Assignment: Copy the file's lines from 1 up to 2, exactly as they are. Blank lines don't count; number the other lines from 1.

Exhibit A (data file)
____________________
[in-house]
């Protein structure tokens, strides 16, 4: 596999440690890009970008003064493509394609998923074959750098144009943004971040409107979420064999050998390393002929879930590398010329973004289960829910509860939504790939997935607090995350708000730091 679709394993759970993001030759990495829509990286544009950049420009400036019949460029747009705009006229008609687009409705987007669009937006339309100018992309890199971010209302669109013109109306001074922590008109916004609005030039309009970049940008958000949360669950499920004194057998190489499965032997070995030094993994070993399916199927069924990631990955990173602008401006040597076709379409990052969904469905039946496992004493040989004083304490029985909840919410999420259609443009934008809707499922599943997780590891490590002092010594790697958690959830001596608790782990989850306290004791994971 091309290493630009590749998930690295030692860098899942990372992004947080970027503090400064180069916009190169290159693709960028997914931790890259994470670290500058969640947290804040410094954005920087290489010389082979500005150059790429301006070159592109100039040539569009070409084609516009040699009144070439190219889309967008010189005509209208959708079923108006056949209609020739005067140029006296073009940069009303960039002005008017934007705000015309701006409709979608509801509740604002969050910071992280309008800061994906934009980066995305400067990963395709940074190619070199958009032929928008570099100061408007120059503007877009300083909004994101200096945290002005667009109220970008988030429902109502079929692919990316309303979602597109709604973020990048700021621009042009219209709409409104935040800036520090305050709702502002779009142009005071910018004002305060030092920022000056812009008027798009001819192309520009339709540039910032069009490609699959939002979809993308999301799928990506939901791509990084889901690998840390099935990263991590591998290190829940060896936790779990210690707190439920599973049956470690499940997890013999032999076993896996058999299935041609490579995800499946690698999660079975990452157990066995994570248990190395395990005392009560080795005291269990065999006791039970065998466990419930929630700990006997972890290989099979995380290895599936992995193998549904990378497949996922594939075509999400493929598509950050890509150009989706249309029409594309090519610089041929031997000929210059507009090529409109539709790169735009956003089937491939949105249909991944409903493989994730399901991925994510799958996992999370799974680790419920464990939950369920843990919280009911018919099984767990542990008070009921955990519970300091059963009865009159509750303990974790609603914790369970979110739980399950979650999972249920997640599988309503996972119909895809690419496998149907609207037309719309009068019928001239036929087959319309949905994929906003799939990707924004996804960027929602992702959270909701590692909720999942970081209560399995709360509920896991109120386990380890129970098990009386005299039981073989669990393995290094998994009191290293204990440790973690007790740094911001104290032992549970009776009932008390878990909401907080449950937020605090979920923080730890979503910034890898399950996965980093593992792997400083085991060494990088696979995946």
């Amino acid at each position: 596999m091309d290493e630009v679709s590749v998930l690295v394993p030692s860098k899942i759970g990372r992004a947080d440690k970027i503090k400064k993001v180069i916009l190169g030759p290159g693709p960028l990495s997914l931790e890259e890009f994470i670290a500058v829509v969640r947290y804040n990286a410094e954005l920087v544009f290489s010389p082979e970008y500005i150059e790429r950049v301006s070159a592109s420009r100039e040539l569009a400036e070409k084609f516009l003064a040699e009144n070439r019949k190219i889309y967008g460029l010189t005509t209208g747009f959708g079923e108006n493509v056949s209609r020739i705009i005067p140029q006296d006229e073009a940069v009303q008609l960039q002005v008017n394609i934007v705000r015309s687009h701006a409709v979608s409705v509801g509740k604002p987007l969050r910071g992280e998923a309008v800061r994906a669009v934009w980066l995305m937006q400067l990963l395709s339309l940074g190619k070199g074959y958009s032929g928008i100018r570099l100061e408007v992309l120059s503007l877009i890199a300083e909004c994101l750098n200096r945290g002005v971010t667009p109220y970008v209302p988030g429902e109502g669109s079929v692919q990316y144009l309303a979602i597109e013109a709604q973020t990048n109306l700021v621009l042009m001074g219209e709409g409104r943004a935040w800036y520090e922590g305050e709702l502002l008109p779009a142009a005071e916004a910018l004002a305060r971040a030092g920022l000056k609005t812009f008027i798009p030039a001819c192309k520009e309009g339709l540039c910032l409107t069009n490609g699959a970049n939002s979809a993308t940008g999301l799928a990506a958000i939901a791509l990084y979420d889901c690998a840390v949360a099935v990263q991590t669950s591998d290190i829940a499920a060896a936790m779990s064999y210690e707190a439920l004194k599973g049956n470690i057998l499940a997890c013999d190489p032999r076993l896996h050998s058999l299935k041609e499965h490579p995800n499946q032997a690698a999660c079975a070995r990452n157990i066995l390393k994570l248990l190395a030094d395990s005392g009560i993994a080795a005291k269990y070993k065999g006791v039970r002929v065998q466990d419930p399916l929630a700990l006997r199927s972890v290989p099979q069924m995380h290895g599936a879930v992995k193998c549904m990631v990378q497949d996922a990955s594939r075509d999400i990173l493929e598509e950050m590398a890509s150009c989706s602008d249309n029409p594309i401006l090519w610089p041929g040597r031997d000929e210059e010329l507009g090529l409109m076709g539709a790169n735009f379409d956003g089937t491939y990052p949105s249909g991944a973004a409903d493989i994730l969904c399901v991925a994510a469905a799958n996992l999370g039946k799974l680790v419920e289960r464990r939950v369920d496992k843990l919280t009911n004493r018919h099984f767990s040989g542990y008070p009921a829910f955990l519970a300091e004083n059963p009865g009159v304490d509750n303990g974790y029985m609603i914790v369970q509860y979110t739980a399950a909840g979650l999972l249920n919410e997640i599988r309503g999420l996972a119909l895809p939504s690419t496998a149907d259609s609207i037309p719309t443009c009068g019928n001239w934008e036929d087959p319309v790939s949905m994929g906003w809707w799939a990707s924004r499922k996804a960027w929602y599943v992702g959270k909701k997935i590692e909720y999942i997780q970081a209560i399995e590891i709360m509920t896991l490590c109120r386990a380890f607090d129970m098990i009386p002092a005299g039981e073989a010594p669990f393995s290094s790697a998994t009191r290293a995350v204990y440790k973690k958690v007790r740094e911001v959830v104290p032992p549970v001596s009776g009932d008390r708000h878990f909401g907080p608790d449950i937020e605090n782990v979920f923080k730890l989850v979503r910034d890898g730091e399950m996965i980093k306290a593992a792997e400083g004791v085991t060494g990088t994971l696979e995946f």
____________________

[in-house]
């Protein structure tokens, strides 16, 4: 596999440690890009970008003064493509394609998923074959750098144009943004971040409107979420064999050998390393002929879930590398010329973004289960829910509860939504790939997935607090995350708000730091 679709394993759970993001030759990495829509990286544009950049420009400036019949460029747009705009006229008609687009409705987007669009937006339309100018992309890199971010209302669109013109109306001074922590008109916004609005030039309009970049940008958000949360669950499920004194057998190489499965032997070995030094993994070993399916199927069924990631990955990173602008401006040597076709379409990052969904469905039946496992004493040989004083304490029985909840919410999420259609443009934008809707499922599943997780590891490590002092010594790697958690959830001596608790782990989850306290004791994971 091309290493630009590749998930690295030692860098899942990372992004947080970027503090400064180069916009190169290159693709960028997914931790890259994470670290500058969640947290804040410094954005920087290489010389082979500005150059790429301006070159592109100039040539569009070409084609516009040699009144070439190219889309967008010189005509209208959708079923108006056949209609020739005067140029006296073009940069009303960039002005008017934007705000015309701006409709979608509801509740604002969050910071992280309008800061994906934009980066995305400067990963395709940074190619070199958009032929928008570099100061408007120059503007877009300083909004994101200096945290002005667009109220970008988030429902109502079929692919990316309303979602597109709604973020990048700021621009042009219209709409409104935040800036520090305050709702502002779009142009005071910018004002305060030092920022000056812009008027798009001819192309520009339709540039910032069009490609699959939002979809993308999301799928990506939901791509990084889901690998840390099935990263991590591998290190829940060896936790779990210690707190439920599973049956470690499940997890013999032999076993896996058999299935041609490579995800499946690698999660079975990452157990066995994570248990190395395990005392009560080795005291269990065999006791039970065998466990419930929630700990006997972890290989099979995380290895599936992995193998549904990378497949996922594939075509999400493929598509950050890509150009989706249309029409594309090519610089041929031997000929210059507009090529409109539709790169735009956003089937491939949105249909991944409903493989994730399901991925994510799958996992999370799974680790419920464990939950369920843990919280009911018919099984767990542990008070009921955990519970300091059963009865009159509750303990974790609603914790369970979110739980399950979650999972249920997640599988309503996972119909895809690419496998149907609207037309719309009068019928001239036929087959319309949905994929906003799939990707924004996804960027929602992702959270909701590692909720999942970081209560399995709360509920896991109120386990380890129970098990009386005299039981073989669990393995290094998994009191290293204990440790973690007790740094911001104290032992549970009776009932008390878990909401907080449950937020605090979920923080730890979503910034890898399950996965980093593992792997400083085991060494990088696979995946």